Assembly Constraints - Conical Faces

In This Exercise
This Skill Builder demonstrates how to constrain parts that contain conical faces.

Constraining Cones
There are numerous applications for parts with conical faces. A countersunk machine screw is probably the most common occurence. Though it may not seem immediately obvious, constraining conical parts is simple and straightforward.

How-to
There are essentially two methods you can use to quickly and securely constrain a countersunk machine screw. The first and simplest is to use an Insert constraint, just as you would for a regular capscrew or pin. Open or create an assembly that contains a countersink-type machine screw and a part with a mating hole. You may find it convenient to select a countersunk machine screw from the content library and then create a part with a matching countersunk hole. You can also create the screw from scratch by revolving a profile similar to the following illustration.

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While it certainly isn’t necessary to model the screw in detail, it is important that the critical profile dimensions of the screw (primarily the screw diameter and seat angle) match those of the hole.

Once you have the added the screw and the part with the mating hole to an assembly document, press C on the keyboard to activate the Place Constraint dialog box. Select the Insert button in the Type field. Pause the cursor over the screw shank near the lower edge of the screw head. When the edge highlights and the insert direction indicator points away from the screw head, select the screw.

Pause the cursor over the lower edge of the conical face of the mating hole. When the lower edge highlights and the insert direction indicator points up and out of the hole, select the face. Click OK in the Place Constraint dialog box.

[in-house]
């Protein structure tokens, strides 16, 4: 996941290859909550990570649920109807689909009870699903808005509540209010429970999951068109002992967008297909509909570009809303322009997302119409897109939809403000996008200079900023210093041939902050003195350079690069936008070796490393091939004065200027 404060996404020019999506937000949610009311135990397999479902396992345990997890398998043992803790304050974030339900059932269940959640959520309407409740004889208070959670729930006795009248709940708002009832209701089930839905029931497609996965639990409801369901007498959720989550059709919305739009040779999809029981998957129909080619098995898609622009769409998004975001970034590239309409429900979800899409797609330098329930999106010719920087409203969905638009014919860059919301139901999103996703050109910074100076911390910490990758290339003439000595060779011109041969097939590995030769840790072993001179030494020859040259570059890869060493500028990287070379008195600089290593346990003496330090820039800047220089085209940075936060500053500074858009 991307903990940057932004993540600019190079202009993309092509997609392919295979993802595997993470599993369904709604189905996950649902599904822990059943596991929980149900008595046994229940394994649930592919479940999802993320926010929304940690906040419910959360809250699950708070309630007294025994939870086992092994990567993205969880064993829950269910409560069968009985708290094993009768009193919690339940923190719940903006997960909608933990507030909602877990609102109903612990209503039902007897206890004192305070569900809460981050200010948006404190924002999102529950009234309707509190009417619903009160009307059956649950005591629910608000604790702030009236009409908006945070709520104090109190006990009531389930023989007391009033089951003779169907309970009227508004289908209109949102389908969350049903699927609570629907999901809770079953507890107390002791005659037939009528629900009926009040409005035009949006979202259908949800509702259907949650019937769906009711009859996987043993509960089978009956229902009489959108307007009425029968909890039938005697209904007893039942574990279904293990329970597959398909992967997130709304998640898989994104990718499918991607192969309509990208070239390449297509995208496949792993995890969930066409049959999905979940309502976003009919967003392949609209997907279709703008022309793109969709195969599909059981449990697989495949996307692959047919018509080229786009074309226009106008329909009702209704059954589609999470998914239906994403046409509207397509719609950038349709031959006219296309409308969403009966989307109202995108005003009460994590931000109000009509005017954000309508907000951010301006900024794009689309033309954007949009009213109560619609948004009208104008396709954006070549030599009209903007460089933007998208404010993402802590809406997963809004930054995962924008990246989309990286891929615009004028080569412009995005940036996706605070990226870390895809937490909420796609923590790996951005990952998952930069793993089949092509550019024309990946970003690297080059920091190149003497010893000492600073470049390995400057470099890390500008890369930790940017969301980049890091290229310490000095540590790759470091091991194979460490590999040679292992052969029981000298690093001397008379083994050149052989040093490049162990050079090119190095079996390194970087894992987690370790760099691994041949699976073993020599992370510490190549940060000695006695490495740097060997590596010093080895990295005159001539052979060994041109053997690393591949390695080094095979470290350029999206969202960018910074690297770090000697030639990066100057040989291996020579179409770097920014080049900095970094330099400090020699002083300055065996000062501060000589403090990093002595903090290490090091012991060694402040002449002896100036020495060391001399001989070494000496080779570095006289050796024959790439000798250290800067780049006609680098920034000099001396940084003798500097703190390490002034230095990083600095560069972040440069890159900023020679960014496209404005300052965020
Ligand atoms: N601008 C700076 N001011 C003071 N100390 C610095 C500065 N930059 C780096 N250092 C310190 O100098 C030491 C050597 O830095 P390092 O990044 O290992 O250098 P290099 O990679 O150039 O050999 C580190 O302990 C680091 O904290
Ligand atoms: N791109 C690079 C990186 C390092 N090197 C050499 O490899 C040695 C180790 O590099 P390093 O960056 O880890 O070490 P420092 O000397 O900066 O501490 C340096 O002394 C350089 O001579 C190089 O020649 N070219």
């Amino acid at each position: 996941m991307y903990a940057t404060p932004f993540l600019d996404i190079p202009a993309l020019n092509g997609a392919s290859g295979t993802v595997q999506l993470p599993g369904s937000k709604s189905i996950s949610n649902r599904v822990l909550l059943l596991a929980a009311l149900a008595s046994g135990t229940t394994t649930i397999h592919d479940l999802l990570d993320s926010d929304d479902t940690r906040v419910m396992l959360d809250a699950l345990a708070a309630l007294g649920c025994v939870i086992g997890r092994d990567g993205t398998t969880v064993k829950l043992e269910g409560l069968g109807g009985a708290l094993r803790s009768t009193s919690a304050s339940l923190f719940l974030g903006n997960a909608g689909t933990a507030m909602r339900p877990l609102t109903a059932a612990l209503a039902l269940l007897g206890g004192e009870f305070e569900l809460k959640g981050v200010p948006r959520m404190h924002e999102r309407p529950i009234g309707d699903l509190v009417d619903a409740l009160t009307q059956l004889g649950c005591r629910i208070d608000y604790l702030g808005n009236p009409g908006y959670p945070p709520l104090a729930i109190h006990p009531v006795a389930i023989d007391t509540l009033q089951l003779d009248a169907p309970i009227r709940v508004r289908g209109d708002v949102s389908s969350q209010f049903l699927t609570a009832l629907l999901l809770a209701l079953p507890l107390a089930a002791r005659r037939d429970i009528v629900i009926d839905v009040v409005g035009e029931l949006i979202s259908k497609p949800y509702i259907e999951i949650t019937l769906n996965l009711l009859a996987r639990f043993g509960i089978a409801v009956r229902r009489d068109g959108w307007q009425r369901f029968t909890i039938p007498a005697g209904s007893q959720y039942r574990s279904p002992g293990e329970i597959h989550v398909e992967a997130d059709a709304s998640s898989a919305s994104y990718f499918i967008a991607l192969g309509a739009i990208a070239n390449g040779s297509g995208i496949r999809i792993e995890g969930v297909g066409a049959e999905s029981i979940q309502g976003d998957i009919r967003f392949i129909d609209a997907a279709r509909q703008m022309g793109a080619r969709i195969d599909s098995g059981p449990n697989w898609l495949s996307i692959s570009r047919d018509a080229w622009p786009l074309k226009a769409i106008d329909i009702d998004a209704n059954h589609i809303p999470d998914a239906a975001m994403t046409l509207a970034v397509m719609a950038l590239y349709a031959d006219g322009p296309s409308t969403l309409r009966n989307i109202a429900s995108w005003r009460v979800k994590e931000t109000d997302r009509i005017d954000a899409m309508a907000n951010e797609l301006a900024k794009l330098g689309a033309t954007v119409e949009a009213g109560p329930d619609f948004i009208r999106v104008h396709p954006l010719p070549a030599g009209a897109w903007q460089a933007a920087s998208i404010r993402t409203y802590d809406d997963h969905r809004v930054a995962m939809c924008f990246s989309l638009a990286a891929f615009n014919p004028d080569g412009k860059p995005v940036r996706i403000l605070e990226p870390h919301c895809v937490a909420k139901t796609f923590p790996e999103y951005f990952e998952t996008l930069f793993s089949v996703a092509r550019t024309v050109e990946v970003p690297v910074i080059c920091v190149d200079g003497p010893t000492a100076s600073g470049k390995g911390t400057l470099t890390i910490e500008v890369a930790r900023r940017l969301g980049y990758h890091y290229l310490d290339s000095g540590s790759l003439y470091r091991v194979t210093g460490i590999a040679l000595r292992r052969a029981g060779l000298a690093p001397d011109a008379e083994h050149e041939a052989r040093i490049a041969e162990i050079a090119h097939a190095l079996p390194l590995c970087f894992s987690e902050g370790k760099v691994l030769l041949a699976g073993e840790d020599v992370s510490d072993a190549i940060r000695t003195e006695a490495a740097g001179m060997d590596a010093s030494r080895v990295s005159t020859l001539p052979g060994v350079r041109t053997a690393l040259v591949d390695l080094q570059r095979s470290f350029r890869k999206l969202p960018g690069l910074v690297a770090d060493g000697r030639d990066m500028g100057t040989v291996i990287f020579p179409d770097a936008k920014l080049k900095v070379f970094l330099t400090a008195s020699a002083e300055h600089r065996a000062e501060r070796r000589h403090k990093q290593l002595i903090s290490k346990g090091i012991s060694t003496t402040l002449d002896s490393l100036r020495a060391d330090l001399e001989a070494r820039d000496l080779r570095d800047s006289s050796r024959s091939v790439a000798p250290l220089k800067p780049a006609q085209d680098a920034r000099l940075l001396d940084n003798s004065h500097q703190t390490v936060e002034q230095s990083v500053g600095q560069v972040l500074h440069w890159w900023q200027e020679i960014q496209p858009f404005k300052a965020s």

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With just one constraint you have removed two degrees of freedom from the screw. For all intents and purposes it is fully constrained. The second method uses mate and tangent constraints to achieve essentially the same results. Delete the Insert constraint and move the screw away from the hole. Once again, activate the Place Constraint dialog box. Select the screw shank. Alternatively, you could select the conical face of the screw head. Either selection will create the needed axial mate. Select the hole bore or the hole conical face.

Click Apply.

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Select the Tangent button in the Type field. Select the Inside button in the Solutions field. Select the conical face of the screw. Select the conical face of the hole. Click OK.

The axes are mated and the conical faces are tangentially constrained. Some applications of parts with conical faces may require that the axes of the relevant parts are parallel but not colinear, and that the conical faces are tangent but offset. For example, in a design variation of a conicaltype rock crusher, the spindle does not share an axis with the crusher bell, but must rotate within the confines of the bell. In addition, the spindle face also must be offset from the bell face by a variable distance, derived from the desired size of the crushed rock. You can recreate the following example using the parts you used for the previous exercises. Imagine that the screw is the spindle of the crusher and that the hole is the bell. For better visibility, the following illustrations show the parts upside down, relative to the actual configuration of the crusher in the field. Delete all previous constraints and move the screw away from the hole. Edit the sketch of the hole and triple the diameter of the hole.

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Return to the Assembly environment. Activate the Place Constraint dialog box. Select the Angle button in the Type field. Select the shank of the spindle. Select the bell. Click Apply. The axes angles are constrained at 0 degrees.

Select the Tangent button in the Type field. Select the Inside button in the Solutions field. Select the conical face of the spindle. Select the conical face of the bell. Specify a suitable distance in the Offset field.

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Click Apply.

Select the Mate button in the Type field. Select the Flush button in the Solutions field. Select the bottom of the spindle. Select the flat face adjacent to the bell. Click OK.

The spindle is now tangentially constrained to the bell and free to track around the conical face of the bell.

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